Stellaria media (L.) Vill.

                                                                                                                                                                                                                                 Last updated: 07 Dec 2016

Scientific Name

Stellaria media (L.) Vill.

Synonyms

Alsine apetala Kit. ex Nyman, Alsine avicularum Lam., Alsine barbata Stoks, Alsine bipartite Gilib. [Invalid], Alsine brachypetala Opiz, Alsine elongata Jord. & Fourr., Alsine glabella Jord. & Fourr., Alsine gussonii Jord. & Fourr., Alsine media L., Alsine media (L.) Druce [Illegitimate], Alsine media var. transiens (Bég.) Tzvelev, Alsine repens Vell., Alsine vulgaris Moench, Alsinella wallichiana Sw., Arenaria vulgaris Bernh., Holosteum alsine Sw., Stellaria apetala Ucria ex Roem., Stellaria glabra Raunk., Stellaria hiemalis Raunk., Stellaria media var. apetala (Ucria ex Roem.) Gaudin, Stellaria media f. apetala Rouy & Foucaud, Stellaria media f. malachioides Macloskie, Stellaria media var. media, Stellaria media var. normalis Speg., Stellaria monogyna D. Don. [1]

Vernacular Name

English Bindweed, chickweed, chickweed starwort, common chickweed, satin flower, starweed, starwort, stitchwort, tonguegrass, white bird’s eye, winterweed. [2]

Geographical Distributions

Stellaria media is abundant in Europe, has been naturalized in the Americas and is now found throughout the world. While the habitats may vary, it requires nutrient-rich soil in order to thrive. [3]

Botanical Description

S. media is a member of the Caryophyllaceae family. This plant is an annual, biennial, or perennial herb. [3]

The stems are decumbent or ascending, pale purplish, 10-30 cm tall, sparsely branched at base, with 1(or 2) lines of hairs. [3]

The basal leaves have long petiolate, while the distal leaves are sessile or shortly petiolate. The leaf blade broadly ovate to ovate-orbicular, 0.8-2.5 × (0.5-)1-1.5 cm, base narrowed or cordate, apex acuminate or acute. [3]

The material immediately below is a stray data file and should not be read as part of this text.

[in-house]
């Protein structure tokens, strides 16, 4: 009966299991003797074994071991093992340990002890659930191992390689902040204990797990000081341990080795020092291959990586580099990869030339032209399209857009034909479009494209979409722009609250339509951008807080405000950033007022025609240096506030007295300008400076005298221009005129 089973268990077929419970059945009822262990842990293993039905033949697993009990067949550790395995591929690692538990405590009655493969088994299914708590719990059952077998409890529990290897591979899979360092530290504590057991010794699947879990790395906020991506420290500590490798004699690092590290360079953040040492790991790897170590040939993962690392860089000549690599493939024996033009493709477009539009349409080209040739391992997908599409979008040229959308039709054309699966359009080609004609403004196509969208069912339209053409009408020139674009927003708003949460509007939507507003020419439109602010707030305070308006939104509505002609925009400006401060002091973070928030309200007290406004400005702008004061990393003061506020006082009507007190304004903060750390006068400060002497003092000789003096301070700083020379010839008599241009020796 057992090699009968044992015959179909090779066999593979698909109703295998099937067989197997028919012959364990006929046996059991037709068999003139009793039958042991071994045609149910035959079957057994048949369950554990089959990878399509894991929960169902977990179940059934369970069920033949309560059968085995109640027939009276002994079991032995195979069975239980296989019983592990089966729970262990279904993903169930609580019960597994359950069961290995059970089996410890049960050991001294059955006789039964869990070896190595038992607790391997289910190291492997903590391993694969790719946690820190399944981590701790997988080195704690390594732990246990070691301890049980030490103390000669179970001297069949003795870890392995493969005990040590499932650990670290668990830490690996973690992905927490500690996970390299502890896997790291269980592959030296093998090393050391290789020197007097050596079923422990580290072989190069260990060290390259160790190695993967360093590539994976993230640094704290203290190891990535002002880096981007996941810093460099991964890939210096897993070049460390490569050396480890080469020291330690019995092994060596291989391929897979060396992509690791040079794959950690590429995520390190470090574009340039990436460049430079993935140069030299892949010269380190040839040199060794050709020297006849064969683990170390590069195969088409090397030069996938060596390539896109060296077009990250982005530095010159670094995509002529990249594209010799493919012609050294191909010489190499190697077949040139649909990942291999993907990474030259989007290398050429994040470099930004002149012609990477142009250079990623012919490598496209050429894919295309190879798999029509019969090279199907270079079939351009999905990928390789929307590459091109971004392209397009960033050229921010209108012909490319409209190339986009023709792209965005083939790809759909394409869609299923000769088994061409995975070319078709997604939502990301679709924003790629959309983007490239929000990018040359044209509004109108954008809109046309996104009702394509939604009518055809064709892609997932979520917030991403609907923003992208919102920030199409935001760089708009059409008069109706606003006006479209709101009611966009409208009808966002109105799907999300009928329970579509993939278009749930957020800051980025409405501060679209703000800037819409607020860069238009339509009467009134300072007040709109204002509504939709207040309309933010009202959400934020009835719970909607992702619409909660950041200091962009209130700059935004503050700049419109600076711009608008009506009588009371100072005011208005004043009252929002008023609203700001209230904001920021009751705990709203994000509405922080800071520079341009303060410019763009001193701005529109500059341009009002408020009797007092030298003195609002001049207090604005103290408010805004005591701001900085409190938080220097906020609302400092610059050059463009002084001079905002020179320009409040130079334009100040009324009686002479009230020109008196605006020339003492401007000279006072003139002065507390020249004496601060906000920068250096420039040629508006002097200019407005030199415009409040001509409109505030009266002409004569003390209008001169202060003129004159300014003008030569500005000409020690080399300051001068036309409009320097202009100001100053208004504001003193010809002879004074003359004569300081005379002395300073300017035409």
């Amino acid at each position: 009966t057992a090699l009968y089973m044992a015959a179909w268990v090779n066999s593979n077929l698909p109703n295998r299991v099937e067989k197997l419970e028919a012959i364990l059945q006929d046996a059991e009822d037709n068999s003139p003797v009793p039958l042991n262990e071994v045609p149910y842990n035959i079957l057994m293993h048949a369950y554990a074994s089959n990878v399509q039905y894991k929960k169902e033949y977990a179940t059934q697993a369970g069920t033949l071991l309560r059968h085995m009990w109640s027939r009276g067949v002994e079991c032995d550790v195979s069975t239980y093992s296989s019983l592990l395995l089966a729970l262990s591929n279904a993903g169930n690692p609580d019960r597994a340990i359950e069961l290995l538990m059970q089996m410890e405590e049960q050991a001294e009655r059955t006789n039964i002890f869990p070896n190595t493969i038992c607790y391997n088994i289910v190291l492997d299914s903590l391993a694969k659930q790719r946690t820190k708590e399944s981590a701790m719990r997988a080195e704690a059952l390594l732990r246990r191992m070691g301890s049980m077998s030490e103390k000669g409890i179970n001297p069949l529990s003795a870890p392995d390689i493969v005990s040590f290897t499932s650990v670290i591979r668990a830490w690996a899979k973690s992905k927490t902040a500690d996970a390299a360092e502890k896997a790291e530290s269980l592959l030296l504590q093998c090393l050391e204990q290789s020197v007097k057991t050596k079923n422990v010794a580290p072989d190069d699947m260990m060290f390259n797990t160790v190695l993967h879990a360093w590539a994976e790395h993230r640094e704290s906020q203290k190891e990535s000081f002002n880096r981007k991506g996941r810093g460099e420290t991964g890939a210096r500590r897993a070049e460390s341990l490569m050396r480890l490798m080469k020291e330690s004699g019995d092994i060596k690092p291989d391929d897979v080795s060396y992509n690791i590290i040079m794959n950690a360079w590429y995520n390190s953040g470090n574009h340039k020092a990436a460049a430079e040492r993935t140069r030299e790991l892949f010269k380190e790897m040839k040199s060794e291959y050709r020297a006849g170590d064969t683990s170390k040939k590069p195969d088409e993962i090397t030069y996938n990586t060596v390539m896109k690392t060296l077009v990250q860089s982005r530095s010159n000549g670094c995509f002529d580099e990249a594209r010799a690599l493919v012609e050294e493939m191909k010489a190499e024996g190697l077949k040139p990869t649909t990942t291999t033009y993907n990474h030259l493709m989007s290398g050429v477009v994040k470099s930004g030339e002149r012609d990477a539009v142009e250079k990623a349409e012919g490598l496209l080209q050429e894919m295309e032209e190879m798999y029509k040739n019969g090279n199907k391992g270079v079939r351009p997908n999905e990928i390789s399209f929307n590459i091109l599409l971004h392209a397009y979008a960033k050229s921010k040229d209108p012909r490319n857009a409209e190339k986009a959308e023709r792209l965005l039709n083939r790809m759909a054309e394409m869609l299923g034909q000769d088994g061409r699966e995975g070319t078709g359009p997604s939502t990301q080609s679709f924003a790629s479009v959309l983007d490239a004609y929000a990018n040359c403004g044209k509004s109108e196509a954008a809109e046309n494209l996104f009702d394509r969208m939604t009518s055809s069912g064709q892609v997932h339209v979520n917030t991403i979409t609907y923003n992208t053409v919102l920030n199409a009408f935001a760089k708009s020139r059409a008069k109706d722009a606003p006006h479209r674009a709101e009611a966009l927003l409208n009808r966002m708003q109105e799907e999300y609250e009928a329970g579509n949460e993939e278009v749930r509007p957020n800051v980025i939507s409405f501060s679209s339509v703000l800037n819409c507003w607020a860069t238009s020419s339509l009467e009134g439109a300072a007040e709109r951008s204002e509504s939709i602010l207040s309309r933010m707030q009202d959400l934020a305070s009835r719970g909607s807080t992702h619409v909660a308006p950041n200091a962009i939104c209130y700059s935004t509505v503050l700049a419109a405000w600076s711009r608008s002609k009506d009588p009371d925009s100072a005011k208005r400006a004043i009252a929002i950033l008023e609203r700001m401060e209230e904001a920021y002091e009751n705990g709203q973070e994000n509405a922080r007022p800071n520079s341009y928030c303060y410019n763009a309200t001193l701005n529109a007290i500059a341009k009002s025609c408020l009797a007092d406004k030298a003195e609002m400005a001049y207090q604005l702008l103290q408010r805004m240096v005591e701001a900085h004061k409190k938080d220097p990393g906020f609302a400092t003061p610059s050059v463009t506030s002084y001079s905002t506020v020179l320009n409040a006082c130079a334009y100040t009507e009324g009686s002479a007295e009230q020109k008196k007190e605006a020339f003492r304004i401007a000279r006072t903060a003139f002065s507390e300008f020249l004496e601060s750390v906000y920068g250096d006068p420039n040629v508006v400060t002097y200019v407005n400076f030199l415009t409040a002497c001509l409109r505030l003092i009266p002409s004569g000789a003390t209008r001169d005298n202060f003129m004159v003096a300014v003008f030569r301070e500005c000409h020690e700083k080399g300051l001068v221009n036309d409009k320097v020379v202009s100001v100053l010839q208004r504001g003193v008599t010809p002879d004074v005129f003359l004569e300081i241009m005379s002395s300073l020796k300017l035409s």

The flowers are in sparse terminal or axillary cymes. The pedicel is measures of 0.7-1.4 cm, elongate and nodding after anthesis, slender, with 1 line of hairs. It consists of 5 sepals, ovate-lanceolate or ovate-oblong, ca. 2-2.5 or 4 mm, outside glandular pubescent, margin broadly membranous, apex slightly obtuse or nearly rounded. The petals are oblong, shorter than or subequaling sepals, 2-cleft nearly to base; lobes nearly linear. Stamens 3--5, shorter than petals. It has 3 styles that are linear. The capsule is ovoid, slightly longer than persistent sepals, 6-valved. [3]

The seeds are numerous, red-brown, ovoid to compressed globose, 1-1.2 mm in diameter, semiglobose-tuberculate or curved reticulate. [3]

Cultivation

No documentation.

Chemical Constituent

S. media has been reported to contain carotenoid [4] and flavanoid [5] compounds.

Plant Part Used

Aerial parts [6]

Traditional Use

S. media has been reported traditionally to treat inflammatory disorders, rheumatism, gout, external application for skin ailments, and wound healing. [6]

S. media is most commonly used externally to treat a plethora of skin ailments.  The Iroquois used a poultice of the whole raw plant in order to treat the pain associated with rheumatism as well as a general treatment for open wounds and sores. [7]

S. media has been used widely to treat boils, burns, haemorrhoids, and swelling and redness of the face. [8]

It has also been used around the eyes to relieve discomfort [8] and the Iroquois considered it useful for eyewash [7].

S. media has also been used by some Native American tribes as an external cancer treatment. [9]

Internally, S. media has often been used as a cleansing agent.  In Native American medicine, it has been used in order to cleanse the blood [10] and liver [11]

Preclinical Data

Pharmacology

Antioxidant activity